4. 4. Now 30 and a senior in economics, Thon Majak Deng looks likeanyotherSanJoséStatestudent,sportingaSanJoséSharks jacketandcarryingacopyofTheQuietAmerican.Butthestory of how he got here is both humbling and remarkable. “I still remember that morning,” he says. “My sister came running into my room and said, ‘Thon, Thon wake up! We need to go!’ Then I realized there was shooting and bombing going on, and people running everywhere in town.” His sister left him with a woman from town and prom- ised to return with a car and her husband, headmaster of the town’s school. But the fighting was getting closer and every- one was fleeing. The woman taking care of Deng began to run. He followed. “Afterrunningforabout30minutes,aToyotacamebyand it stopped. My sister jumped out of the car to take her daugh- ter,whowasaboutmyageandalsorunninginthecrowd,and left me there,” recalls Deng, his voice drifting off. “I looked around and there was nobody, so I kept running.” One of thousands of “lost boys” displaced by civil war in Sudan,DengfledtoEthiopiain1987.Hewalkedamonglions and hyenas at night to avoid the brutality of the sun. He ate mud and drank water only when he was lucky enough to find them. He walked with strangers toward a country he’d never seen, not knowing where he would sleep or what the next day would bring. “It was difficult to survive,” he says of what would be the firstofmanyuncertainjourneys.“Therewasnofood.There weremanypeoplelikeme,separatedfromfamilybythewar, traveling east to where there was no sound of guns.” The sound of guns has filled Sudan’s countryside for muchofthelasthalfcentury.DominatedbyIslamicmilitary regimes since gaining independence from Britain in 1956, Sudan’s two civil wars were rooted in the Muslim north’s social,politicalandeconomicoppressionofthemostlynon- Muslim south. More than two million have been reported dead and at least another four million have been displaced. War’s children Deng was among many refugees displaced repeatedly. War betweenEthiopiaandneighboringEritreaforcedthousands ofchildrenoutofEthiopia’sUnited Nations- and American Red Cross-supported camps back to Sudan. “There were about 22,000 boys of 8, 9 and 10, and some girls without parents,” recalls Deng. “When we returned to Sudan, only 17,000 arrived. Nobody knows what happened totherestofthem.Becausetherewasintensefightingthere, maybe some were shot in the crossfire.” Having lived in the Ethiopian camp for four years, Deng foundhimselfbackinSudan,againsupportedbytheUnited Nations, but in more precarious circumstances. “Sudan is Sudan,” he says, which means the government had access to the refugees. Government forces mobilized and attacked the town where Deng and the others had been living for just eight months. At 13, Deng had to run again. “WespentthreemonthswalkinginthedeserttowardKenya,” he says. “You can’t walk in the winter because it rains too much.Theonlysafetimeissummer,whichmakesthedesert hot and dry, but it’s better because there are no difficulties with mosquitoes.” Fighting broke out early in the morning in his village in southern Sudan. Without food, water or family, he ran for three weeks through barren desert to find safety in an Ethiopian refugee camp. He was nine years old. Tawneechan fall 2008  sjsu Washington Square  15
  5. 5. When Deng returned to Sudan, he took in the life he left behind, visiting family in simple homes made of mud and straw, watching boys fish in a shallow tributary of the Nile River, and walking among “cattle camps” and farms. Deng reached the Kakuma Refu- gee Camp in northern Kenya where he would stay for nine years. Although he was able to attend school for the first time and complete high school, camp restrictionsandinadequatefoodrations made every day a struggle for survival. “Life in the Kenyan camp was not equaltohowKenyanslived,”saysDeng, who likened conditions to those in a concentrationcamp.“Manythingswere lacking; we were not allowed to leave the camp and the food rations were not enough. Sometimes I went to school with hunger because I hadn’t eaten the night before.” Every 15 days, each person was given one kilogram of corn—which contains roughly the number of calo- ries an average American eats in two days. Sometimes people would finish their rations within five days and have to wait 10 days for the next ration to come.Teamsof15wouldcookandshare one kilogram of corn each day to avoid starvation. “It was a hardship,” says Deng. “At least it was safe in the camp because there were no attacks.” Trading the uncertainty of living as a target in southern Sudan for near- starvation, Deng and thousands like him endured unimaginable trials, los- ing their childhoods in an adult war. Resettlement was a slow process, with the first group of boys leaving for the UnitedStatesin2001.ForDeng,agrown manof23,movingtoAmericameantyet another unpredictable journey. Sudden possibilities If coming to the United States was fraught with uncertainty, it was also charged with possibility. Getting to whatisnowhislastsemesteratSanJosé State has brought more than his share of challenges, but Deng doesn’t dwell on the negative. “Sometimes God does what you don’t know,” says Deng of his expe- riences since arriving in San José. “If you look around, you see all different kinds of people and you find that there are other people like you. Why not you, if other people can make it? It’s a good hope I see.” Deng’sindomitablespirithascarried him through each day since fleeing the attack on his village in Sudan. Lydia Ortega, chair of SJSU’s Department of Economics and Deng’s academic advi- sor, wanted more for him than to live day by day. At their first meeting, she asked about his career goals and plans, but didn’t make any headway. “Allofasuddenitoccurredtomethat the concept of planning for the future was foreign to him,” says Ortega. “For much of his life, he just had to think every day about how not to be dead that day.” Yet Deng has built a future taking things one day at a time. When sup- port from Catholic Charities expired just three months after arriving in the U.S., he found a job at Fry’s Electron- ics and an apartment to share with two other Sudanese refugees. When the job and the apartment didn’t work out, he accepted lodging from Fr. Noel Senevi- ratne, a retired priest. 16 sjsu Washington Square  fall 2008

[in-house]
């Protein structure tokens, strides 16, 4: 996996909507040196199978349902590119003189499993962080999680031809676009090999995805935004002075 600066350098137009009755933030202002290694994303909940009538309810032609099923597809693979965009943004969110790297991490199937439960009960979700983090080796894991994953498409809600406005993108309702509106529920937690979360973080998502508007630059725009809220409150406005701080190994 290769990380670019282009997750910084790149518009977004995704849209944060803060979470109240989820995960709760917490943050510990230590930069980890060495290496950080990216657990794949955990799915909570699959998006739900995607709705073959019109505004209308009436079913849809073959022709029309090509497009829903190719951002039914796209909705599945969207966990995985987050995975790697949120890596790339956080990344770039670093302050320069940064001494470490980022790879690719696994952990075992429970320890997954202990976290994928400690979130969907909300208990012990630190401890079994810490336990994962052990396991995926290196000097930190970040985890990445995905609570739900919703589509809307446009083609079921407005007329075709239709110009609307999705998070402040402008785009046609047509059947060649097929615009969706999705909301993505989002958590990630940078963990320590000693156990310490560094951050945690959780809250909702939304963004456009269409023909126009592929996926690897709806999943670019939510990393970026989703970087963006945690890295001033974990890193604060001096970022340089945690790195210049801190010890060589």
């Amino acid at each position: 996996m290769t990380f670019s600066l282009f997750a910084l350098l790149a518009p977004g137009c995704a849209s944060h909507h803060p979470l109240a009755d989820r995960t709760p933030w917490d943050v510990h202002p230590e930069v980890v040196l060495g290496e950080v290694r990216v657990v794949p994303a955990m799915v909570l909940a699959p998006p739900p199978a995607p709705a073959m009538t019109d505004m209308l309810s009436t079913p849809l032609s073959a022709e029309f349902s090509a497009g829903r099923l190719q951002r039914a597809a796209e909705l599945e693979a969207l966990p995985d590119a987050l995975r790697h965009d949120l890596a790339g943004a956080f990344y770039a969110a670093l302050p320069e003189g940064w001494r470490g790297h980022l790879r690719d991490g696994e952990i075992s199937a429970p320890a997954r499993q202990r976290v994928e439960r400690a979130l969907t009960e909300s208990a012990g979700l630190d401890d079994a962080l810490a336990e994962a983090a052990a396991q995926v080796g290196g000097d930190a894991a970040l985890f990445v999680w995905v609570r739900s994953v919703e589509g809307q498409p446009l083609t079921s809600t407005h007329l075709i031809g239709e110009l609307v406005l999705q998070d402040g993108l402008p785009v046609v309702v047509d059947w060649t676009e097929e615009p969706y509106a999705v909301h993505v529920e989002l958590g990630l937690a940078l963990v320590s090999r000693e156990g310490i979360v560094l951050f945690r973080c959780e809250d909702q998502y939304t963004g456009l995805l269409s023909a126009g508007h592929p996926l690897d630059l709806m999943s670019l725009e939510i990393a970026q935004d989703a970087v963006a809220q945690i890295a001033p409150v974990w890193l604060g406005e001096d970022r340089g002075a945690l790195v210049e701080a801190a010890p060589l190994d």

6. 6. To help Deng and Coalition of the Willing get assistance to southern Sudan, visit www.coalitionofwilling.org. “Theyareverydetermined,”saysSen- eviratne of Deng and the two others who lived in an annex to his San José home.“Theyalwayswantedtosomehow better themselves.” After hosting the young men for nearly three years, Seneviratne worked with the Santa Clara County Hous- ing Authority to get Deng and his roommates the apartment where they currently live. Deng focused on getting aneducation,beginningfirstatDeAnza College and then transferring to San José State in 2005. “IthinkThonhasastrongeducation,” says Ortega. “But he also has wisdom from his experiences and an apprecia- tion for life that will take him far.” “Lost” and found Along with wisdom beyond his years, Deng has an unwavering sense of duty to those still in Sudan—to family and friends he lost decades ago. In December 2007, Deng, a freshly minted U.S. citizen, traveled through Sudan’s capitol in the heart of the Mus- lim-dominated north to go home. After arrivinginJuba,acityinsouthernSudan, a six-hour bus ride over dusty, unpaved roadsreturnedDengtohisvillageinBor County for the first time in 20 years. “It was hard, it was sad, it was joy- ful,” says Deng about reuniting with sisters Achieu and Ayen, and brother Deng Majak Deng. “I felt bad that my ownbrotherandsistersdidn’trecognize me, being away all that time.” During the month-long stay, Deng took in the life he left behind, visiting familyinsimplehomesmadeofmudand straw, watching boys fish in a shallow tributaryoftheNileRiver,andwalking among“cattlecamps”andfarms.Seeing thetremendousneedsofhisvillage—no electricity, no sanitary drinking water, inadequate medical facilities, and few schoolsorsuppliesforhundredsofthou- sands of children—was overwhelming for Deng. How does one man help hundreds of thousands when he can’t even afford an operation to remove bullets from his sister’s back and knee, wounds left untreated since the war? Tomorrow comes He doesn’t do it alone. In 2005, Deng co-founded Coalition of the Willing (COW), a non-profit that raises funds and awareness about ongoing needs in southern Sudan. The 2005 peace agree- ment between northern and southern Sudan gave the south autonomy for six years, and stipulates that the south will voteforeitherunityorindependencein 2011. With the world’s eyes on the dev- astationintheDarfurregioninthewest, Deng worries about the future of south- ern Sudan during this unstable time. “Tothinkaboutthefuturewithhope might bring the good sense that people shouldn’t go back to war again,” he says. “But many people want to be indepen- dent from the north, so there’s hope on one side and doubt about what’s going to happen.” Milesawayfromhome,Deng’sheart is in Sudan. He works as COW’s trea- surer.Hesendsmoneyheearnsworking part-time at FedEx Kinko’s to Sudan so his niece and cousins can go to school. And he will do much more. “I have to pay back the people who paid for the life I have, my education,” he says. “I will pay back my debt by doing good for the people who need it most. The more we stand up—if we do good for other people, we will be suc- cessful. v —Jody Ulate ’05 fall 2008  sjsu Washington Square  17